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You searched for: Content Type Research Paper Remove constraint Content Type: Research Paper Publishing Institution Belfer Center for Science and International Affairs, Harvard University Remove constraint Publishing Institution: Belfer Center for Science and International Affairs, Harvard University Publication Year within 1 Year Remove constraint Publication Year: within 1 Year Publication Year within 10 Years Remove constraint Publication Year: within 10 Years Topic Climate Change Remove constraint Topic: Climate Change
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  • Author: Jesse Reynolds, Gernot Wagner
  • Publication Date: 11-2018
  • Content Type: Research Paper
  • Institution: Belfer Center for Science and International Affairs, Harvard University
  • Abstract: New technologies, such as social media and do-it-yourself biotechnology, alter the capacities and incentives of both state and nonstate actors. This can include enabling direct decentralized interventions, in turn altering actors’ power relations. The provision of global public goods, widely regarded as states’ domain, so far has eluded such powerful technological disruptions. We here introduce the idea of highly decentralized solar geoengineering, plausibly done in form of small high-altitude balloons. While solar geoengineering has the potential to greatly reduce climate change, it has generally been conceived as centralized and state deployed. Potential highly decentralized deployment moves the activity from the already contested arena of state action to that of environmentally motivated nongovernmental organizations and individuals, which could disrupt international relations and pose novel challenges for technology and environmental policy. We explore its feasibility, political implications, and governance.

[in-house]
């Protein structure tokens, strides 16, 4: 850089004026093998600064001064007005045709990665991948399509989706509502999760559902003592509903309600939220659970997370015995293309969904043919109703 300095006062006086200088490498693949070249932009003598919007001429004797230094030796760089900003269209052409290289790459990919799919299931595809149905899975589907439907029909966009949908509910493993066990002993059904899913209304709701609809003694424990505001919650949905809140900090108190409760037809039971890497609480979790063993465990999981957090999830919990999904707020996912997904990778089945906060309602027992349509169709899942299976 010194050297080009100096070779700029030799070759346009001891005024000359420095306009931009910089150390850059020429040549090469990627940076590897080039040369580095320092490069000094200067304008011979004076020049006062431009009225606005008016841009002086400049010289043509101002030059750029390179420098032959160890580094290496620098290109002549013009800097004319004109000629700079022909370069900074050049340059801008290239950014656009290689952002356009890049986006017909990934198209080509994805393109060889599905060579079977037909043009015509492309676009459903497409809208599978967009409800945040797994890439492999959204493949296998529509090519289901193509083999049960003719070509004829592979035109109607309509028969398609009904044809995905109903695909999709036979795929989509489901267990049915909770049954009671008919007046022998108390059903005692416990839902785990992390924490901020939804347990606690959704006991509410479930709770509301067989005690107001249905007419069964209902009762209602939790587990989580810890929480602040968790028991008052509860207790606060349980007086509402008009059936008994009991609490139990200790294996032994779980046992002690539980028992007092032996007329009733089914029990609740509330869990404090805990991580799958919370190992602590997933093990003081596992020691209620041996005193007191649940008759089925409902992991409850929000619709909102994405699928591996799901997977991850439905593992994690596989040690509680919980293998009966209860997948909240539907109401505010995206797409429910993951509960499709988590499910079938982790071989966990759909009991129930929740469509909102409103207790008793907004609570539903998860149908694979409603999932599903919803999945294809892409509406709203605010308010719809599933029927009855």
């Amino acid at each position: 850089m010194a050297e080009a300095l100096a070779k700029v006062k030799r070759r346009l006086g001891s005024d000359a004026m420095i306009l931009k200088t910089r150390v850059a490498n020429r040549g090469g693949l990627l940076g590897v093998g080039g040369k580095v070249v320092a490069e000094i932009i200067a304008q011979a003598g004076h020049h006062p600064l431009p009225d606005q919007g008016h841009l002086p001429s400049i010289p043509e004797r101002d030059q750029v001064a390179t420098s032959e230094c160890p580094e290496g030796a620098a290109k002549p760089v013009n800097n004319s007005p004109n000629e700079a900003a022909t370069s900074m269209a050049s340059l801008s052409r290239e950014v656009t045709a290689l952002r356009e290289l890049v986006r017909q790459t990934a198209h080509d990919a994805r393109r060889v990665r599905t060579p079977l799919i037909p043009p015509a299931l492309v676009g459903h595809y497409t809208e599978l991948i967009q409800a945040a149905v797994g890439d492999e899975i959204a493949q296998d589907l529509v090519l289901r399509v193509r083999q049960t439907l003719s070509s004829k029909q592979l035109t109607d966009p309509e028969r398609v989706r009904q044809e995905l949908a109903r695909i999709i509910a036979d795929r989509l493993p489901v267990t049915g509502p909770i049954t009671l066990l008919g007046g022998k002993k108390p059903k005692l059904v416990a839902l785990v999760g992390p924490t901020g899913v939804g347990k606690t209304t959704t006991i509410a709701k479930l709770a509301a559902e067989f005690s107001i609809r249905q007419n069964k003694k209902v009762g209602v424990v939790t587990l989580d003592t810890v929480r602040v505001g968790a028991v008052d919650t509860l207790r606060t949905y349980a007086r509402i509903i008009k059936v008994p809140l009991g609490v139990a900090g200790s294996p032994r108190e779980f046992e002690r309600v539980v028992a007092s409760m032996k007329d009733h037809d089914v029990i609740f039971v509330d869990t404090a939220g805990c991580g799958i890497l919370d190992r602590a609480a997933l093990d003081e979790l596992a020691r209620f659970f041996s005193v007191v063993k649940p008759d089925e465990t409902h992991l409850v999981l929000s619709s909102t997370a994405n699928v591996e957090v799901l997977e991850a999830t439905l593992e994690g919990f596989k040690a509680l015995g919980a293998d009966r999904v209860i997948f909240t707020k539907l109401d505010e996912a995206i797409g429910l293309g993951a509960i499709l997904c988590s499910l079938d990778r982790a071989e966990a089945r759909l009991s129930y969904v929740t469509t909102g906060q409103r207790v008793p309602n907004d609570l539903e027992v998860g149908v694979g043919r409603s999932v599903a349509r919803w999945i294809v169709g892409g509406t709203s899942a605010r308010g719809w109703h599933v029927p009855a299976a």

• Topic: Climate Change, International Affairs
  • Political Geography: Global Focus
  • Author: Michael A Mehling
  • Publication Date: 11-2018
  • Content Type: Research Paper
  • Institution: Belfer Center for Science and International Affairs, Harvard University
  • Abstract: Parties to the Paris Agreement can engage in voluntary cooperation and use internationally transferred mitigation outcomes towards their national climate pledges. Doing so promises to lower the cost of achieving agreed climate objectives, which can, in turn, allow Parties to increase their mitigation efforts with given resources. Lower costs do not automatically translate into greater climate ambition, however. Transfers that involve questionable mitigation outcomes can effectively increase overall emissions, affirming the need for a sound regulatory framework. As Parties negotiate guidance on the implementation of cooperative approaches under Article 6.2 of the Paris Agreement, they are therefore considering governance options to secure environmental integrity and address the question of overall climate ambition. Drawing on an analytical framework that incorporates economic theory and deliberative jurisprudence, practical case studies, and treaty interpretation, this Working Paper maps central positions of actors in the negotiations and evaluates relevant options included in the latest textual proposal.
  • Topic: Climate Change, International Organization
  • Political Geography: Global Focus